The tortured verse and tragic life of the German Romantic poet Friedrich Hölderlin (1770–1843) are the inspiration for Nathaniel Tarn’s latest work, The Hölderliniae. For Tarn, Hölderlin is a poet who was “slowly murdered,” who “lived and died among the dying,” while suffering from debilitating mental illness during the final, tragic decades of his life. As Tarn recounts, Hölderlin fell into a deep depression after the death of his beloved, Suzette Gontard, in 1802. He was forced by his mother to live briefly in an insane asylum in Tübingen, as no one in his family was willing to care for him while he was ill.
After his release, Hölderlin passed the final decades of his life in the home of a carpenter who respected his literary genius. By this point, however, Hölderlin had ceased composing poetry, or indeed communicating at all. He lived in almost total isolation from the word, in a tower facing the river Neckar.
It is not difficult to understand why a poet such as Tarn would be attracted to a figure like Hölderlin. Both poets preferred a life at odds with the world, neither at home in academic or in conventional literary circles. While Tarn, who was born in Paris in 1928 and now lives in New Mexico, led a much happier existence than Hölderlin, he too was trained for a career that did not match the life he chose.
Trained as an anthropologist, Tarn quit his teaching job in 1967 to become an editor and full-time poet. Although he later returned to teaching, Tarn has effectively kept out of the limelight, preferring to become a recluse immersed in New Mexico’s topography than to seek literary fame.
Through Tarn’s hybrid epic, which incorporates Tarn’s own translations of Hölderlin’s poems, the poet invites readers to find ecstasy in the loneliness of the human condition and to reexamine our thinking about language, mortality, space, and time.
The book opens with a prose introduction to Hölderlin, whom Tarn calls “the First Modern Poet to many cultures in the twentieth century and beyond” (11).
Like Hölderlin’s famously challenging hymns, which pushed German in new directions while speaking from another time, Tarn disrupts English prosody and inverts syntax to evoke a world that is at once distant and hauntingly familiar. The thirty Hölderliniae that comprise the book oscillate between poetry and prose as they channel Hölderlin’s voice from beyond the grave.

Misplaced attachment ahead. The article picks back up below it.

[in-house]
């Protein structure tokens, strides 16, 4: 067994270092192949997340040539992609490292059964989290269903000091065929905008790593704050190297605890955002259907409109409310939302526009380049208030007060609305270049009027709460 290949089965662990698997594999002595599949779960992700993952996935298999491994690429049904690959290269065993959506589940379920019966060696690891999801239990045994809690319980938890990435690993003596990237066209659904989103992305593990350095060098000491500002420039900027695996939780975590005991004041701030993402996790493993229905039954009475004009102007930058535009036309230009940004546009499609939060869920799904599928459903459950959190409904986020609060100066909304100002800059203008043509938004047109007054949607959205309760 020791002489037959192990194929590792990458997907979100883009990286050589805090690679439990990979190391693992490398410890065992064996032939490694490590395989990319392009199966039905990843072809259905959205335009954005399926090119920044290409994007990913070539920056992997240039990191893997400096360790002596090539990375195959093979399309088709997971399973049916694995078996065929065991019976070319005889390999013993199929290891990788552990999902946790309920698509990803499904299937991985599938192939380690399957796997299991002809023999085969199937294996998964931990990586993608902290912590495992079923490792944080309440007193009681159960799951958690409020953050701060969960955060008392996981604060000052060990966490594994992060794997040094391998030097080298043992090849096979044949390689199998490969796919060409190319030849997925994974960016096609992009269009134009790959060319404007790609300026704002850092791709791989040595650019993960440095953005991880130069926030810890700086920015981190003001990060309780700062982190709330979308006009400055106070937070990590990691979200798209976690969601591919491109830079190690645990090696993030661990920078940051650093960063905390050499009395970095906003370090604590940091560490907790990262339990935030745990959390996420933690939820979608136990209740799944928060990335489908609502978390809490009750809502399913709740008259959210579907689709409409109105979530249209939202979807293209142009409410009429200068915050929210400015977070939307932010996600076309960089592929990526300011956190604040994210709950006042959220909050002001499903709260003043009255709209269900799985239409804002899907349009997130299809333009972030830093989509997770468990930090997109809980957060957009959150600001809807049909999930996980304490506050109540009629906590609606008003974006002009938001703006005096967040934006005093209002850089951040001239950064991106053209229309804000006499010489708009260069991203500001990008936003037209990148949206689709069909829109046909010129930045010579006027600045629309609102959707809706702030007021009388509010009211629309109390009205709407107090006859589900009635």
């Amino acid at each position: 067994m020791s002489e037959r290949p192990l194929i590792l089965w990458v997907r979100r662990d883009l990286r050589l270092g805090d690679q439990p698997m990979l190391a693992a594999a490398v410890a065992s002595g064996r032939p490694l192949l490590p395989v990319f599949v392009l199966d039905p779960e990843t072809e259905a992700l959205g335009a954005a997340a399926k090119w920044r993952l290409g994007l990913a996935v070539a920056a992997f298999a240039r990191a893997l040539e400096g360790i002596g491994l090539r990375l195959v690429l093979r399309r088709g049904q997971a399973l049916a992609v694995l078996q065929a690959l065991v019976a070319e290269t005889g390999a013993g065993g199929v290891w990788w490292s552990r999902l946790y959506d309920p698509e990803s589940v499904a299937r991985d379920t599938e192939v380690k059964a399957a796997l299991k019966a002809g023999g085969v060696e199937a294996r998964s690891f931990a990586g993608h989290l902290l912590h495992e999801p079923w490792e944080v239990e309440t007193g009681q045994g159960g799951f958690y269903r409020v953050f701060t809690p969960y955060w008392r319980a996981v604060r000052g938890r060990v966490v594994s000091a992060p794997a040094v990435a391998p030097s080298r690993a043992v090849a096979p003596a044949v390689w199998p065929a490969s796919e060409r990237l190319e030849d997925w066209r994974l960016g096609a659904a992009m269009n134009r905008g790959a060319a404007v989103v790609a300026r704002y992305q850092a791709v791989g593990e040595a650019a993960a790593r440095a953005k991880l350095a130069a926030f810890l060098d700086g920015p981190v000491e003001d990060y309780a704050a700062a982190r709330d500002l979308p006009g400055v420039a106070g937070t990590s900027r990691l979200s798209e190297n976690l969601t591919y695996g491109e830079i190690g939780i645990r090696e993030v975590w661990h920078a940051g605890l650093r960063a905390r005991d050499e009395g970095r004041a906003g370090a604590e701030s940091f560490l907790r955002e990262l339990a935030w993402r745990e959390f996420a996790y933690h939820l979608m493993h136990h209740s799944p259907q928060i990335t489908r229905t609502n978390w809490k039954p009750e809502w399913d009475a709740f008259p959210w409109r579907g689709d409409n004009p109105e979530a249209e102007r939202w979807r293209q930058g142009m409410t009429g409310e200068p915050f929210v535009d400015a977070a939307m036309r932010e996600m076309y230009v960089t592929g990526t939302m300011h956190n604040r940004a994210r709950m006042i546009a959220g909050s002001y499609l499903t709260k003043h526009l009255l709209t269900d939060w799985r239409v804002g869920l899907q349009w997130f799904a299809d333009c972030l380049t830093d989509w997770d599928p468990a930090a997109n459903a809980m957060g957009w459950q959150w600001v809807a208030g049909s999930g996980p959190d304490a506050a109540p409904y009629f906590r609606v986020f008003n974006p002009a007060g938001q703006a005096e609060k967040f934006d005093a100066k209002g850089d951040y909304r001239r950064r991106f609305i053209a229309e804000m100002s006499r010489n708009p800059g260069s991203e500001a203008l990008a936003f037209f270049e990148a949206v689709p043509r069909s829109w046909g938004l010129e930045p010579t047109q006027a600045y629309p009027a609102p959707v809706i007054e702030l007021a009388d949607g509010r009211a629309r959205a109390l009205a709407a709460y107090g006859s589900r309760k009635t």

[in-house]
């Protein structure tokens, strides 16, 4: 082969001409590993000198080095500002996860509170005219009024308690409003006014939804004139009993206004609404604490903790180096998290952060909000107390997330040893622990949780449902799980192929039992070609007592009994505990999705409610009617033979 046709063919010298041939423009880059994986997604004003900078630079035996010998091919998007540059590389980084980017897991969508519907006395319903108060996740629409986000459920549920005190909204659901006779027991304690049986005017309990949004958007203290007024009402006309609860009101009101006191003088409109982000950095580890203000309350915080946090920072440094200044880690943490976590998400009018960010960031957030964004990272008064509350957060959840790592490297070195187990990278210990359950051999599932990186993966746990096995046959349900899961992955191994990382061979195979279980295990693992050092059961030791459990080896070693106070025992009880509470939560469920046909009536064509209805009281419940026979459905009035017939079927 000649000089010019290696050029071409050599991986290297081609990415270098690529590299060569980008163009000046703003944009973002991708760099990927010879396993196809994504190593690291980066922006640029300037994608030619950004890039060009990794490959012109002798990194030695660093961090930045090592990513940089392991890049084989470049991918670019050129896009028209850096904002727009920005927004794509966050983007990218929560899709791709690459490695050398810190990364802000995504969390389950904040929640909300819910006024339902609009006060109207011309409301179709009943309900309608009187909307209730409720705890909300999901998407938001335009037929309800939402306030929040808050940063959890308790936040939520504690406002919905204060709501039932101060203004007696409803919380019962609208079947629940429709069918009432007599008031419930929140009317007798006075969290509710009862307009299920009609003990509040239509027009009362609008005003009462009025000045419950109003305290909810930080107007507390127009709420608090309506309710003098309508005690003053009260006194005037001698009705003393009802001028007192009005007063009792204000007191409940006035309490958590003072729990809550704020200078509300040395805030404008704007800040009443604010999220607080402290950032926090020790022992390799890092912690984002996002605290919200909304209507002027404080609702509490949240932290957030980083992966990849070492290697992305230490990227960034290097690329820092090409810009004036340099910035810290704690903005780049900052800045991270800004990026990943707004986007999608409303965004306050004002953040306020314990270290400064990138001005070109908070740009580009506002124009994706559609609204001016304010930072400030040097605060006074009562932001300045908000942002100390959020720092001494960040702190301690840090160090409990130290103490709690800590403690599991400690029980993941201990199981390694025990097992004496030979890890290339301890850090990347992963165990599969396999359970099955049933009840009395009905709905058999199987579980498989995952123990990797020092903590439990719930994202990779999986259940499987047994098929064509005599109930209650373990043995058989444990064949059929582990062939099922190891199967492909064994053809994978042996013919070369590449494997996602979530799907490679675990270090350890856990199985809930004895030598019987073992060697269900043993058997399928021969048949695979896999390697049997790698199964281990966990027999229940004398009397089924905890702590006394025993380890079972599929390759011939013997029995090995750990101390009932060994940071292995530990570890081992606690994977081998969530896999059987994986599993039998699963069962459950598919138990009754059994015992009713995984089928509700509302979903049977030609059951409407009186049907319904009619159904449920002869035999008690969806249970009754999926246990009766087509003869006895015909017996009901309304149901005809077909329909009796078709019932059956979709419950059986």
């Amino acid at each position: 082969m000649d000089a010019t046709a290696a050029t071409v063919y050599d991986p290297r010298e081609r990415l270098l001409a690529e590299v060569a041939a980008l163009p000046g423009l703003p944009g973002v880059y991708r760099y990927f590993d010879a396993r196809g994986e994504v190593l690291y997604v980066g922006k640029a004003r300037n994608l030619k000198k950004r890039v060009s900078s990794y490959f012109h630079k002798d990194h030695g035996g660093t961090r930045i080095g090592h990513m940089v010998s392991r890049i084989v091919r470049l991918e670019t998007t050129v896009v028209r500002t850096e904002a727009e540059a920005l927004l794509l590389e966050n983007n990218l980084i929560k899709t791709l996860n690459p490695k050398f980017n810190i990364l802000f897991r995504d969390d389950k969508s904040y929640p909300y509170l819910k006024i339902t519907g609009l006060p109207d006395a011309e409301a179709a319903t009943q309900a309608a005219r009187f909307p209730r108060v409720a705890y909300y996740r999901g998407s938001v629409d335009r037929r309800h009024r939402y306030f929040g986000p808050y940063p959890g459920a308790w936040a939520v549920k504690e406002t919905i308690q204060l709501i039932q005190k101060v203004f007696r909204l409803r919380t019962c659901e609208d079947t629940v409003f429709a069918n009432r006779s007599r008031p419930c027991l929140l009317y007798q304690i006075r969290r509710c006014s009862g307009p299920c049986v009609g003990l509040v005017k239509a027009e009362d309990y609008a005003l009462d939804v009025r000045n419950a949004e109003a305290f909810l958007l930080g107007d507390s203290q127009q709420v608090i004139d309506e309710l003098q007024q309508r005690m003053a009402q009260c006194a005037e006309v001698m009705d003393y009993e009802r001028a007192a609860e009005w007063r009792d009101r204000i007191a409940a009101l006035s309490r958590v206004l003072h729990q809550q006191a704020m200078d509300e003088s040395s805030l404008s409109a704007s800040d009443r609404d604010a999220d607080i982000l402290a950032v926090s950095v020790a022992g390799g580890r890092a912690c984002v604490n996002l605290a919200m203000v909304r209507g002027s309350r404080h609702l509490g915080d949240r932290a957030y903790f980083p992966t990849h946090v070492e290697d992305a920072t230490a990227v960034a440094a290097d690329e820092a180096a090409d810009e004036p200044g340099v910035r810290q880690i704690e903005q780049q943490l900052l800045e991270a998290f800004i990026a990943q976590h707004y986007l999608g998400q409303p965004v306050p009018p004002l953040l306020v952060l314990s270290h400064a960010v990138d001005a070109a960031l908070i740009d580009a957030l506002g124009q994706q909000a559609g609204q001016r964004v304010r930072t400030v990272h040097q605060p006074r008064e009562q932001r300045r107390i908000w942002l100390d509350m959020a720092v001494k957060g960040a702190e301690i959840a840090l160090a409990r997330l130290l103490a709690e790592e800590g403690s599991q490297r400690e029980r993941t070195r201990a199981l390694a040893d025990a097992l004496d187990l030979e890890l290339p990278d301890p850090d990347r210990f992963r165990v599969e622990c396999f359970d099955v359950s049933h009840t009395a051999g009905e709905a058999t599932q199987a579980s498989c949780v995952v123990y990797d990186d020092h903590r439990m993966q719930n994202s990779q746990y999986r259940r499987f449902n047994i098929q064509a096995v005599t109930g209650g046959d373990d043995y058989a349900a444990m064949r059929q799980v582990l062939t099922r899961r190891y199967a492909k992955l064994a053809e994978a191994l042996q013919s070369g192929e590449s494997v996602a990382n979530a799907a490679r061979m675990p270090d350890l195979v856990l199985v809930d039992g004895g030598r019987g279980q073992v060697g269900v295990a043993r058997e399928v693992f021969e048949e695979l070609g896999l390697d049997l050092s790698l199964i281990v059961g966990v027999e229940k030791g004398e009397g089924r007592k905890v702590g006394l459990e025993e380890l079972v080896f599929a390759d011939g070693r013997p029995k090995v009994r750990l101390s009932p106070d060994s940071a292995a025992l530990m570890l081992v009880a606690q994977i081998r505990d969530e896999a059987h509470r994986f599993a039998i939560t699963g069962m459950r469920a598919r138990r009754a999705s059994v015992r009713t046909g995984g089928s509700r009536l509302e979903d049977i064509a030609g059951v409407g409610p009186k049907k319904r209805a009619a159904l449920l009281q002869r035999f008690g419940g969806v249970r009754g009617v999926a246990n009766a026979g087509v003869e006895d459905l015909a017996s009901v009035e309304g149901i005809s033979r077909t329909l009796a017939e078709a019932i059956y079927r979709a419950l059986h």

This work reveals to us Tarn, who taught anthropology and then literature until his early retirement in 1985, an ethnographer of the past whose fieldwork is located in the realm of the imagination. With Hölderlin as his guide, yet speaking in an idiom reminiscent of Walt Whitman, Tarn pursues the
meeting place between yourself and the attempted tasks
that must be done right there and nowhere else
Tarn’s bibliography attests to the work that went into crafting this recasting of German Romanticism’s most abstruse poet in contemporary English. This small miracle of verse obsesses over the singularity of the moment, which is also the singularity of human existence. Every stanza insists — and ultimately persuades us — that “Death has a thousand cards to play. Life only one” (16).
If you’d like to learn more about Tarn, who has done more to connect poetry and anthropology than possibly any other living poet writing in English, you might want to begin with this interview Tarn conducted in 2012:
And here is my video review of this book.
To learn more about Hölderlin’s revolutionary approach to poetry and language see:
And here is another in my series of reviews of recent poetry books:
How to belong to others without losing oneself
Threa Almontaser’s The Wild Fox of Yemen (2021)
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A shorter version of this review first appeared here.